Thenar Compartment Syndrome: What If a Compartment Pressure Measuring Device is Absent?


Budeyri A., Cankus M. C., Meric G., Sever G. B.

CUREUS, vol.10, no.2, 2018 (ESCI) identifier

  • Publication Type: Article / Article
  • Volume: 10 Issue: 2
  • Publication Date: 2018
  • Doi Number: 10.7759/cureus.2197
  • Journal Name: CUREUS
  • Journal Indexes: Emerging Sources Citation Index (ESCI), Directory of Open Access Journals
  • Keywords: pressure monitoring device, thenar compartment syndrome, compartment syndrome of the hand, hand injury, anesthesia machine compartment pressure measurement, microsurgery, compartment pressure measurement, pressure monitorized compartment release, compartment syndrome, compartment pressure, INTRACOMPARTMENTAL PRESSURE
  • Dokuz Eylül University Affiliated: No

Abstract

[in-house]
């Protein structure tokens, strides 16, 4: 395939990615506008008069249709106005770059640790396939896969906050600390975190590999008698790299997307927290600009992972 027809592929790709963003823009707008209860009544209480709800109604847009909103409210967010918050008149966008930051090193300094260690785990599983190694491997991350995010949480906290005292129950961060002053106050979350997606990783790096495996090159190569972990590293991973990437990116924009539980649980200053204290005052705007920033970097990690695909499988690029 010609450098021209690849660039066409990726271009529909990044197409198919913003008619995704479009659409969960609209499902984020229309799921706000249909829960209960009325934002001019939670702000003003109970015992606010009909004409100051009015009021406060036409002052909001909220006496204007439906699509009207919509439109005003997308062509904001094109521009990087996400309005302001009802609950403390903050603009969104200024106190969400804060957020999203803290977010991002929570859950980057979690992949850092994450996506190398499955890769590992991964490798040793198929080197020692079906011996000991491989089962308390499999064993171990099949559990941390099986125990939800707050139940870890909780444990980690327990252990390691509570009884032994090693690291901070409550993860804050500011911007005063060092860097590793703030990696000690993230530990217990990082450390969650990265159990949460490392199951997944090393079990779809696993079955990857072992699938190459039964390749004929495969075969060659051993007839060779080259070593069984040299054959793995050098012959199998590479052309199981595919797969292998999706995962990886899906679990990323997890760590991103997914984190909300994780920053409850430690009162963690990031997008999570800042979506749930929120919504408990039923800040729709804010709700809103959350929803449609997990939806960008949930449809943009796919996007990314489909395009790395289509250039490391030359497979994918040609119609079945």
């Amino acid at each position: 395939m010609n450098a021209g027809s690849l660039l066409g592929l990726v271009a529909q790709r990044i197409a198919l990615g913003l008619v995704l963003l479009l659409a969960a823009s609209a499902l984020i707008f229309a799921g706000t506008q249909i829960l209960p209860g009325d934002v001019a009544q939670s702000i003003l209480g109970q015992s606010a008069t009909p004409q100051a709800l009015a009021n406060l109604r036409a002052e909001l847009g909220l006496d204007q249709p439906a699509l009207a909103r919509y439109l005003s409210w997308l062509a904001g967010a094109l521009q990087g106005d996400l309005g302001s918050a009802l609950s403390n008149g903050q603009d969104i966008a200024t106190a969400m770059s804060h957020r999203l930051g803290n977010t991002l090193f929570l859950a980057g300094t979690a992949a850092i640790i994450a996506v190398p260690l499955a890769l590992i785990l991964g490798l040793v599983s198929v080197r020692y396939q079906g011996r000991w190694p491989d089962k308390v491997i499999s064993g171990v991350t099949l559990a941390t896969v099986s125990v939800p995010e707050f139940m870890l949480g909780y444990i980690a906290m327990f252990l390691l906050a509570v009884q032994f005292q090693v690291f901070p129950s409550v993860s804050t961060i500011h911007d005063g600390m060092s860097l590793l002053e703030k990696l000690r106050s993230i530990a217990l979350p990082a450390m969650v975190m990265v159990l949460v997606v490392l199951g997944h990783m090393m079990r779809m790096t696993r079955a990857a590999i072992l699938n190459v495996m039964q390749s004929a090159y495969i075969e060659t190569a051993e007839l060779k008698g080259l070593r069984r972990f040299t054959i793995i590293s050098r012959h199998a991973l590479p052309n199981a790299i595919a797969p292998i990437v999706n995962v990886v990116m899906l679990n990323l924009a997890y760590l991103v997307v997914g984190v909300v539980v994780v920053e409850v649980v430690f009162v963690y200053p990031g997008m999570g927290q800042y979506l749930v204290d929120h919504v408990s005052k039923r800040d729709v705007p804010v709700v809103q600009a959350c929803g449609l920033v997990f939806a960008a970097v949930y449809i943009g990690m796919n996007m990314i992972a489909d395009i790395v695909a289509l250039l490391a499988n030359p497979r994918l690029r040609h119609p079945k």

Compartment syndrome (CS) is a threatening condition characterized by excessive tissue pressure accumulation associated with acute trauma. Compartment syndrome causes a significant reduction in blood flow with subsequent muscle and nerve ischemic necrosis. Recently, reports have described the importance of intramuscular pressure measurements as a basis for CS diagnosis. Unfortunately, the measuring devices that were utilized produced results with unsatisfactory reliability, making a diagnosis and subsequent treatment challenging. Here, we report the use of an anesthesia pressure monitoring device with greater precision for pressure measurements, as well as real-time monitoring of intraoperative compartment pressure decompression efficacy. This device enabled the accurate diagnosis and rapid treatment of a thenar compartment syndrome (TCS) in the left hand of a diabetic female in an emergency setting. She presented extreme pain in the thumb flexion-extension (FE). Her condition was complicated by diabetic cellulitis, primarily of Staphylococcus aureus. Consequently, successful microsurgery in the thenar space, together with debridement, resulted in remarkable pain relief during FE of the thumb metacarpophalangeal (MCP) and interphalangeal (IP) joints, as well as the disappearance of the infection by Day 10. Subsequent one- to two-year follow-up assessments revealed marked recovery.